Times On-line
Johnny Cash September 13,2003
American icon who never lost touch with his roots
Appreciation By Bob Harris

THE death of Johnny Cash, after several years of ill-health, has silenced one of the most strongly resonant, musically open-minded and fiercely credible voices in the history of popular music.

He was known as a man’s man, a proud and patriotic Southern American who, despite his iconic status as a country music legend and his powerful image as “The Man in Black”, never lost touch with his roots.

He found his way into the music industry alongside Elvis Presley, Carl Perkins, Jerry Lee Lewis, Roy Orbison and others in Memphis, recording for Sam Phillips’s Sun record label. Phillips’s death in July, following the death of Cash’s wife June Carter Cash in May, was a devastating double blow that was said by friends to have hit the ailing singer especially hard.

Cash, having been present at the birth of rock’n’roll in the mid-Fifites had a career that encompassed almost every shade of American roots music, from country through folk to gospel and blues, with life itself as the central theme. He sang blue-collar songs about miners, murderers and prisoners, sharecroppers, Native Americans and family men. If you were a friend of Cash’s, you were family.

He was unique in having been inducted into three music halls of fame: country, rock’n’roll and songwriters. But it was as a country music icon that his rugged worldwide reputation was established. He scored his first No 1 in America in 1956 with I Walk the Line, a song that set the benchmark for his musical and lyrical integrity, before going on to make the American Top 40 at least once every year for the next 34 years. At Folsom Prison, the 1968 Country Music Association’s album of the year, is regarded as a musical landmark. But for me, personally, the past few years have been his most resonant.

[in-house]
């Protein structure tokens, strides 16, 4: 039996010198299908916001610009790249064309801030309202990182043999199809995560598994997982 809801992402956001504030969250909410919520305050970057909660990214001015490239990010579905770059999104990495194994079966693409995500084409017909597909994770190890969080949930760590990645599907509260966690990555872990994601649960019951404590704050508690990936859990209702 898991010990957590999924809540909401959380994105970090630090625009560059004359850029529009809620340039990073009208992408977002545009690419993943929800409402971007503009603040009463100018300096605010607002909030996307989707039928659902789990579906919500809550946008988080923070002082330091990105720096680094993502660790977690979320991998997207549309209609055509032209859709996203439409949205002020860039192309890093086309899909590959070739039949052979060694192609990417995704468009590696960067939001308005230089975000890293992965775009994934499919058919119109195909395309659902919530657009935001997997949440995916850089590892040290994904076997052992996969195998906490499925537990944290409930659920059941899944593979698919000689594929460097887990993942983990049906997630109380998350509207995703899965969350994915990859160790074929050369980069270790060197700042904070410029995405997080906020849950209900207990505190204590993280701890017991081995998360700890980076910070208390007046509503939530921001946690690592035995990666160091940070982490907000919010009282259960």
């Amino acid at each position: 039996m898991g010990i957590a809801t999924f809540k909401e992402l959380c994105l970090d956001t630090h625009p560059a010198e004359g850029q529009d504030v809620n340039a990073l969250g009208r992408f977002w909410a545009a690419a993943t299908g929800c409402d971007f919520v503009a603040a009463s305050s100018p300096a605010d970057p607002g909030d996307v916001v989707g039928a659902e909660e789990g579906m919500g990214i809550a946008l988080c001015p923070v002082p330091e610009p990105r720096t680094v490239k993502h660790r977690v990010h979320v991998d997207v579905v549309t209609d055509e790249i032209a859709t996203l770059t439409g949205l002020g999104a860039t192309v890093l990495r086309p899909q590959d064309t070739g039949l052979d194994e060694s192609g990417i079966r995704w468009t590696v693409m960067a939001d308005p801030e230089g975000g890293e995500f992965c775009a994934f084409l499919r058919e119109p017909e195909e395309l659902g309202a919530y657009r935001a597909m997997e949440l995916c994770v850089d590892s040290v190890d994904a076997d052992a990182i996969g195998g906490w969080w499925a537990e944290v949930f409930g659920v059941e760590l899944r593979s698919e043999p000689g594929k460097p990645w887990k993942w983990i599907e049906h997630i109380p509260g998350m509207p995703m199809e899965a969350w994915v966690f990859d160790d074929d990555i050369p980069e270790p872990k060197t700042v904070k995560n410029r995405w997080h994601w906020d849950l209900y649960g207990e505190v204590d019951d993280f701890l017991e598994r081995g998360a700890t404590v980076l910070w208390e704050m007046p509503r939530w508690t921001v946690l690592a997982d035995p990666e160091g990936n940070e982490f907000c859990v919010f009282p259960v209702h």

In 1994, Cash began work with Rick Rubin, a producer, on a series of albums called American. The albums comprise Cash originals, alongside songs by Hank Williams, Tom Petty, Nick Cave and U2.

The albums are made up of mostly reflective material on which Cash’s baritone voice, enriched by experience but ravaged by ill-health and fatigue, is heard sometimes singing, sometimes speaking the lyrics, in sparse, sombre, mostly acoustic arrangements. These are performances to send a shiver down the spine. One of the key moments is Hurt, a desperately sad and bitter song, written by Trent Reznor of Nine Inch Nails. The track was immediately adopted by American college and modern rock stations in a surge of awareness that culminated in the accompanying video winning in the best cinematography category at the recent MTV Awards.

No other artist that I can think of has reached across the decades with quite the force, longevity and integrity of Cash.

One can talk of the influence of Hank Williams and the work of Emmylou Harris, Steve Earle, Bob Dylan and Joan Baez. But these are the only truly comparable names.

Johnny Cash was one of the greatest American icons of the 20th century, one whose true legacy will now be felt. His gruff, independent voice of truth will be sadly missed.


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